Well 60€ is a rather steep price, making DIY even more interesting. I also perceive this as a tiny little bit spammy, Mr. Walter. πŸ˜‰ While I have the honor to type to you, why are all the Bonito products still equipped with BNC connectors? You offer cables with most products but again, all BNC only. My scanner, my SDRs, my active UHF antenna and possibly everything that will be build from now on in this part of the industry… everything has SMA now and hence my cable drawer is full of SMA cables and I find BNC connectors on stuff I might want to buy rather a nuisance.

      Reply
      1. Dennis Walter

        Hello Mr. or Mrs 13dka,
        it is 60,-€ – 19% VAT. Thats less than 50,-€ and you really get a good working solution, with CE, WEEE, ROHS…etc. Just plug and play. Of course, if you like DIY, go ahead and do it.
        The BNC discussion is endless. 90% is using it. Some wants N and some SMA. We also like SMA, no question. It would saves us a lot of money. We really made up our minds if we should do the next one with SMA. But in the end it is still BNC, because 90% of the customers using this.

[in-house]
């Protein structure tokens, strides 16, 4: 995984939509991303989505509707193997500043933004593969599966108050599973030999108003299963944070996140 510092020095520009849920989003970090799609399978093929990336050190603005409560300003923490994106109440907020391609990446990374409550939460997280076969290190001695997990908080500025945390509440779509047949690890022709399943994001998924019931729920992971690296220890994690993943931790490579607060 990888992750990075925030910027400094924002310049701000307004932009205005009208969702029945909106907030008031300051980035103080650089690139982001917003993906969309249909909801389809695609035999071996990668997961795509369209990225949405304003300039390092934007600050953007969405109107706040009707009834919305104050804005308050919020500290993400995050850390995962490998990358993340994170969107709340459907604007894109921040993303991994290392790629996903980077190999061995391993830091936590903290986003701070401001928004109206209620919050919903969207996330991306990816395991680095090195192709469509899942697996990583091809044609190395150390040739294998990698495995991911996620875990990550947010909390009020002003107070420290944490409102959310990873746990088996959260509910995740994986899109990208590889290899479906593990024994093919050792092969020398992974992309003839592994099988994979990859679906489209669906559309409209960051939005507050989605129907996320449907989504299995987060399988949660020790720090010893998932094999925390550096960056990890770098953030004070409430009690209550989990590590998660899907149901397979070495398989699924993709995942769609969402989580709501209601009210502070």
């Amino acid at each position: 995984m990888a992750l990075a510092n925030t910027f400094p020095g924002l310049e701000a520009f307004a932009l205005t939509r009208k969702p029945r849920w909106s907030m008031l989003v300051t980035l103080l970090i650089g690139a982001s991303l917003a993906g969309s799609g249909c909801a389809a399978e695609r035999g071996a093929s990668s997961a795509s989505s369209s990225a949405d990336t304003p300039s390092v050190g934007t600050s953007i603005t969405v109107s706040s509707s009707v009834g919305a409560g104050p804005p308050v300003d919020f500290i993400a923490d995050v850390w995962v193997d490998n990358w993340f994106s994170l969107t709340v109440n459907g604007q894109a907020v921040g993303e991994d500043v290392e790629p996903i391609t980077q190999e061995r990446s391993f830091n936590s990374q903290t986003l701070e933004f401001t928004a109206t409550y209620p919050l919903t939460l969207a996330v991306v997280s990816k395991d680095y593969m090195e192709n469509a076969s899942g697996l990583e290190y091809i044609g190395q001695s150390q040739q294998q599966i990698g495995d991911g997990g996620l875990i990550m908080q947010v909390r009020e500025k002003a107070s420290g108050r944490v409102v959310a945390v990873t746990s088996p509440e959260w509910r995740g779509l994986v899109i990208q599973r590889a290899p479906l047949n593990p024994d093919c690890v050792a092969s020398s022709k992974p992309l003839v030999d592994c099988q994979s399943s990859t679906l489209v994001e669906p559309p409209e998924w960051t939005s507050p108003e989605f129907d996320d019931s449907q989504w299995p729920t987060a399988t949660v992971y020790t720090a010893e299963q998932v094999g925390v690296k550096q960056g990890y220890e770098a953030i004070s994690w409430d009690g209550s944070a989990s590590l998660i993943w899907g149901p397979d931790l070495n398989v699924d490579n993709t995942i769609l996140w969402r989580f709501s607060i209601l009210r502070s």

Keep listening
        Dennis

        Reply
        1. TP Reitzel

          I agree. The form factor for interfacing with humans has been reduced about as much as possible. I find SMA problematic, not BNC. I use BNC for nearly every connection as connectivity is quick and reliable enough.

          Reply
  8. 13dka

    Thank you German public radio for saving me from having to build one of those! πŸ™‚ Now if you could just turn off those obnoxious FM transmitters as well, all would be so hunky-dory around here. πŸ™‚

    Reply
  9. Edward

    This would not be a problem in tube radios because they can take the overload with their wide dynamic range. I ran into this problem when I got my first transistor shortwave, and had a very similar solution.

    Reply
    1. Michael Black

      That’s not quite right. A badly designed tube receiver could overload. Even when they didn’t need front end selectivity for image rejection, receivers generally had lots. The Racal RA-17 had a high first IF thanks to the Wadley Loop, and front end selectivity could be bypassed for a simple low pass filter, butI’m not sure how often it was used without the tuned front end.

      It’s all a balance, many mixers weren’t strong enough, and too much amplification before the mixer just made it worse.

      I remember articles where different receivers were compared, and some that looked good were bad, while others that looked like they’d be bad, weren’t. I also remember a QST article where the author sets out to build a very overload resistant receiver, starting with a 7360 balanced mixer (like in that Squires-Saunders receiver), and he pondered using a transmitting tube as the RF amplifier, before picking a lesser tube.